How to Choose a Bathroom Vanity

Bathroom vanity ideas to transform your space.

Bathroom vanities come in a variety of configurations including single sink, double sink, corner, curved front and wall-hung. When selecting a vanity, keep the following questions in mind:

  • What material is the best fit for your bathroom?
  • Are you looking for an assembled vanity, or do you want to match the base and top yourself?
  • How high would you like the vanity top to be?
  • How much storage do you need?
  • How much space is available?

Vanity Styles

Consider the look of your other bathroom fixtures when purchasing a vanity. Remember: The real key to creating a bathroom you love is to use a combination of materials and accessories to create a style all your own.

Traditional

Traditional

Classic lines, decorative trimwork, moulding and subdued colour schemes are the cornerstones of traditional style. Textures and finishes are generally smooth and metals are classically sculpted and polished.

Modern

Modern

Modern style is highlighted by smooth cabinetry, sleek faucets, monochromatic colour schemes and symmetrical arrangements. The absence of clutter, clean unbroken lines and minimalist décor lend a Zen-like Asian influence to many modern designs.

 

Classic

Classic

Warm, cozy and inviting, classic style tends to be more functional than decorative by design. Colours are usually similar in hue and can range from soft pastels to warm, natural shades. Textures and finishes have more detail, while metals and cabinetry tend to be charmingly worn or aged.

Cabinet Materials

With bathroom cabinetry, you really do get what you pay for. Particleboard is a common material for stock cabinet cases, especially those covered with laminates and vinyl finishes. You’ll pay more for solid wood or thick veneers, but over time it will be worth the expense.

Solid Wood

Solid Wood

Bathroom cabinets and vanities made of wood may be solid, veneered or laminated. Oak is by far the favourite cabinet wood of choice; however, maple and cherry are also quite popular. With most veneer and solid cabinets, the wood has typically been stained or dyed to achieve the desired finish and tone.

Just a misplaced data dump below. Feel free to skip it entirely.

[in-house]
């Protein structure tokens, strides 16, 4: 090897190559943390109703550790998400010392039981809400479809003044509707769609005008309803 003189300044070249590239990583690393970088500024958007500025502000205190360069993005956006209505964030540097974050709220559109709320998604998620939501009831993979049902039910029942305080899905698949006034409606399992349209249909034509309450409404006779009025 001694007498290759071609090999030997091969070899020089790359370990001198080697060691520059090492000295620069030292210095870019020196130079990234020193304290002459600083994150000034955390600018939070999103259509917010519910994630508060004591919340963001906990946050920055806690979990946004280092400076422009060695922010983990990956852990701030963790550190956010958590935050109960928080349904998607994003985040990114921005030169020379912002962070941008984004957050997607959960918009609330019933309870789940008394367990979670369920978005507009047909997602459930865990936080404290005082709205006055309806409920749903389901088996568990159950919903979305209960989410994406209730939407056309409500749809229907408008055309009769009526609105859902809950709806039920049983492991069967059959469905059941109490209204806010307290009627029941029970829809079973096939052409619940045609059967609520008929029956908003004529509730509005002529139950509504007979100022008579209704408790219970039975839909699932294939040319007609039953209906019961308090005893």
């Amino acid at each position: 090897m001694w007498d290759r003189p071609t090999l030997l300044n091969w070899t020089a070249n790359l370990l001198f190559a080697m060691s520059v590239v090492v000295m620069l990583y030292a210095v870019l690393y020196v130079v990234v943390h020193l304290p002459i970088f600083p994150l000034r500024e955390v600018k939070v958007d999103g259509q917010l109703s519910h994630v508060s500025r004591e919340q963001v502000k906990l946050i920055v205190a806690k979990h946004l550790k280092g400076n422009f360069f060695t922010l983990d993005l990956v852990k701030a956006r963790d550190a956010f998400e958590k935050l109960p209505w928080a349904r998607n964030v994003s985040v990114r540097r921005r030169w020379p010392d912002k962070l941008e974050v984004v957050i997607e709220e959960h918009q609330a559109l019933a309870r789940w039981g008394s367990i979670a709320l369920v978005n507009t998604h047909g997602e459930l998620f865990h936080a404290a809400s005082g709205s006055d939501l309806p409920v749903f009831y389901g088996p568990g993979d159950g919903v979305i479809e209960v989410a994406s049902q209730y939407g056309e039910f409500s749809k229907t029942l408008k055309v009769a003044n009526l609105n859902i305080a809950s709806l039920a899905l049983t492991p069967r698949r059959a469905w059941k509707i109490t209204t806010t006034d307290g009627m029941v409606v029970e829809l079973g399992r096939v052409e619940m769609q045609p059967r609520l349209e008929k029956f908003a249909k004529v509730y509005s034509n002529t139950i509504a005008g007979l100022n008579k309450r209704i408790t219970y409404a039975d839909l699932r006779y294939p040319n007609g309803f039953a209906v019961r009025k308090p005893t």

Veneer

Veneer

Wood veneer cabinet doors are a popular alternative to solid wood. Veneered panels are less expensive than solid wood, and they have the advantage of permitting the same pattern across all adjacent doors.

Laminates

Laminates

Laminate cabinets have a synthetic finish that’s attractive, rugged and easy to care for. The durability and affordability of laminate construction make this type of cabinet ideal for children’s bathrooms.

Frameless vs. Framed Vanities

Frameless Vanities

Frameless Vanities

Frameless vanities provide a simple, contemporary look. Because there is no face frame, the doors are hung directly on the side of the cabinet box, so make sure you leave enough room for doors and drawers to open. These units are space-savers because they are generally installed much closer to the wall than framed vanities, making them a great choice for small bathrooms or powder rooms. Frameless vanities may also feature hidden, easily adjustable hinges

Framed Vanities

Framed Vanities

Framed vanities generally have a more traditional appearance. A face frame (usually about 1-1/2 inches wide) is attached to the front of the cabinet box, allowing the doors to hang on the face frame instead of the cabinet box. In some cases, the door and face frame may be made from different materials, so make sure you use the same stain or paint colour to ensure a uniform appearance.

Vanity Tops

When choosing a vanity top, you’ll need to weigh style and colour considerations against the ability to resist scratching, chipping and staining. Also keep in mind that countertops will usually overhang cabinets on both the front and sides, so be sure to compensate for the extra width and depth when measuring.